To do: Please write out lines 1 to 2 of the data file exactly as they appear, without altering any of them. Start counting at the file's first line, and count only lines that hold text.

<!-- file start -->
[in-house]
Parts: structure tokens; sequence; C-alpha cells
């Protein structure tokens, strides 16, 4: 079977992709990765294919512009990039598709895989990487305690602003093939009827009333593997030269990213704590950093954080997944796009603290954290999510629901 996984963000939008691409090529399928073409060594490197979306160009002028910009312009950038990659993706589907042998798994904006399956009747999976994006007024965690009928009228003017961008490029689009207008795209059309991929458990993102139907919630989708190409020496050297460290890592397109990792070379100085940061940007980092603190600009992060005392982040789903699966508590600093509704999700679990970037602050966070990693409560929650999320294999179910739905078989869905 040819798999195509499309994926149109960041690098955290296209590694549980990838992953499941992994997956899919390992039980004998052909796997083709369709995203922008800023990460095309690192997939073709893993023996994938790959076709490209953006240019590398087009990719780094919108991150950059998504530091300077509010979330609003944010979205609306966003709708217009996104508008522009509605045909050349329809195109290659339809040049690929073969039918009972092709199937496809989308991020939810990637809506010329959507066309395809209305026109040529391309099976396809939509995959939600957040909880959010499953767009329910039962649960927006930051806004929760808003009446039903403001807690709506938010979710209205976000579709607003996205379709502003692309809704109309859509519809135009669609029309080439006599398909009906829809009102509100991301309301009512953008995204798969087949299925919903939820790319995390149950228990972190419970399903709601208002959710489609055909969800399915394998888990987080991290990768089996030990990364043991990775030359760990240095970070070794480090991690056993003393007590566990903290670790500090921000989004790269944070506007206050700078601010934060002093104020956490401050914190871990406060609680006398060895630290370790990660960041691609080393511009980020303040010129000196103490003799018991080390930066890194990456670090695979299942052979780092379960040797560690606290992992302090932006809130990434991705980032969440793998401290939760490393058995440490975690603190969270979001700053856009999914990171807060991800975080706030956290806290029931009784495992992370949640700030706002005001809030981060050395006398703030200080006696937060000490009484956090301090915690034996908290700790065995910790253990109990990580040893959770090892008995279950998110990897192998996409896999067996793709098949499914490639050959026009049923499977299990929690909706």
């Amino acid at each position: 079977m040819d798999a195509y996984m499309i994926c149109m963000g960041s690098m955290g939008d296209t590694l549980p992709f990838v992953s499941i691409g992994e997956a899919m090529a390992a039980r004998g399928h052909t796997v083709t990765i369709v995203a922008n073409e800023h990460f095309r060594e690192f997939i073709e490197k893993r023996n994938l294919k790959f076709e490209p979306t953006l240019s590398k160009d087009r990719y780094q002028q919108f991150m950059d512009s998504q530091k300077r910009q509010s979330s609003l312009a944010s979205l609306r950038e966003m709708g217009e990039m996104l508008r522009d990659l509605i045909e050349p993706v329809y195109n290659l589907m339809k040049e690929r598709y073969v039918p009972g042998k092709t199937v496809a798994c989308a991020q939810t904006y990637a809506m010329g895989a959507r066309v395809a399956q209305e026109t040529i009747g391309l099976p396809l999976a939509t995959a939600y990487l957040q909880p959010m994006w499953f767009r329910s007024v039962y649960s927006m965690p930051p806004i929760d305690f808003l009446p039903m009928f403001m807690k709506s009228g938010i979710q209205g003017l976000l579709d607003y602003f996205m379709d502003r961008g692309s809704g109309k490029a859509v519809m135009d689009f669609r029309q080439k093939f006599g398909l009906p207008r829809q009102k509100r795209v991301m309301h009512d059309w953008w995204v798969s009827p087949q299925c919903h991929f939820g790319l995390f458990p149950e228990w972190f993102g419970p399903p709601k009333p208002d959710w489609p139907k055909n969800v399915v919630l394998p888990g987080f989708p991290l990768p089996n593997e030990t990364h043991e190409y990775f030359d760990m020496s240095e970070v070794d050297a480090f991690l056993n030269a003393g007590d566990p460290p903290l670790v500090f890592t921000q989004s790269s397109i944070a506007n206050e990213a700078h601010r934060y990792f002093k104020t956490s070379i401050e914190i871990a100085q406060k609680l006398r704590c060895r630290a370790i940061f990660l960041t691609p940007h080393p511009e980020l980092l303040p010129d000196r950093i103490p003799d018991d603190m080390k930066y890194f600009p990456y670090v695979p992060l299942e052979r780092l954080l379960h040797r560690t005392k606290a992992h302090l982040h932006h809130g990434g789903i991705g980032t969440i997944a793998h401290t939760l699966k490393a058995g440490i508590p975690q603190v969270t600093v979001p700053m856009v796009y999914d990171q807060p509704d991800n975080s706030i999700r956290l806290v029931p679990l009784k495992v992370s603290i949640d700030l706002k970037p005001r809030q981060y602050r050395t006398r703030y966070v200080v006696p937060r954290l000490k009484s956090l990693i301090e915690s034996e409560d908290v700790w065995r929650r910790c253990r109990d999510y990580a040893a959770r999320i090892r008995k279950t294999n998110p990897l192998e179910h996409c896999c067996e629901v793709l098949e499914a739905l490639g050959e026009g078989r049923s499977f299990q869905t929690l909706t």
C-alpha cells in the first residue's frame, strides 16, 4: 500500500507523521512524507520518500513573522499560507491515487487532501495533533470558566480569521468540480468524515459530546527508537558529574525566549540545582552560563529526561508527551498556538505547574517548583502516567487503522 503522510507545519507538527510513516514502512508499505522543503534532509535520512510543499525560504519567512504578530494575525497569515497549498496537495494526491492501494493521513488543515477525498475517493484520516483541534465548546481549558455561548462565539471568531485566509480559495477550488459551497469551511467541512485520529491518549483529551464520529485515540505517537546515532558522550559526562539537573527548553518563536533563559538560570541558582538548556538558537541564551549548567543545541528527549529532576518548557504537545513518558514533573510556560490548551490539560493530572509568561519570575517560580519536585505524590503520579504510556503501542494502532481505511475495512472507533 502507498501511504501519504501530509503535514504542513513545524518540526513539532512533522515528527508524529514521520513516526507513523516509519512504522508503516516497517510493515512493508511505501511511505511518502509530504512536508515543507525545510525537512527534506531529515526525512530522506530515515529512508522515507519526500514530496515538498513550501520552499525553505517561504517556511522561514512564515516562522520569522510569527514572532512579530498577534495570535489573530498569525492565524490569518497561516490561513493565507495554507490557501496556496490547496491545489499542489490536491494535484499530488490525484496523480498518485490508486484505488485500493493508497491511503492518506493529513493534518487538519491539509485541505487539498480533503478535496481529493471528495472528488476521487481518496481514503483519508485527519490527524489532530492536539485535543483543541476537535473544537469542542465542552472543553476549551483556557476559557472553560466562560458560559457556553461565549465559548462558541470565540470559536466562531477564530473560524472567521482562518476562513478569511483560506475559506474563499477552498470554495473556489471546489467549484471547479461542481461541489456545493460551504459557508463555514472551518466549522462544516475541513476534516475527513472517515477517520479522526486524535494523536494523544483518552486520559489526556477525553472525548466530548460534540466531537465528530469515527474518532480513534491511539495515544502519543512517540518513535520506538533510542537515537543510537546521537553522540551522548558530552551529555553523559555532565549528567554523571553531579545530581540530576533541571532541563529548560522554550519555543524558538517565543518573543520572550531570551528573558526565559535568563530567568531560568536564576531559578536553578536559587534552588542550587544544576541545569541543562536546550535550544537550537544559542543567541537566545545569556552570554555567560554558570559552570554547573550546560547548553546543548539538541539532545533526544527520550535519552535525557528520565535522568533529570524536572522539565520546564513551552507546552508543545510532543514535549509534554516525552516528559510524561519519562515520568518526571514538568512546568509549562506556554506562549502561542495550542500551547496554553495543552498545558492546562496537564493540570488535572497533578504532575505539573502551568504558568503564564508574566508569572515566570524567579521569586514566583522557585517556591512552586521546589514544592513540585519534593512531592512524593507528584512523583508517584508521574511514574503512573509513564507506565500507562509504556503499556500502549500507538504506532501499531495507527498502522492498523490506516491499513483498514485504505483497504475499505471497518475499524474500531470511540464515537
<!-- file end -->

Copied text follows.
[in-house]
Parts: structure tokens; sequence; C-alpha cells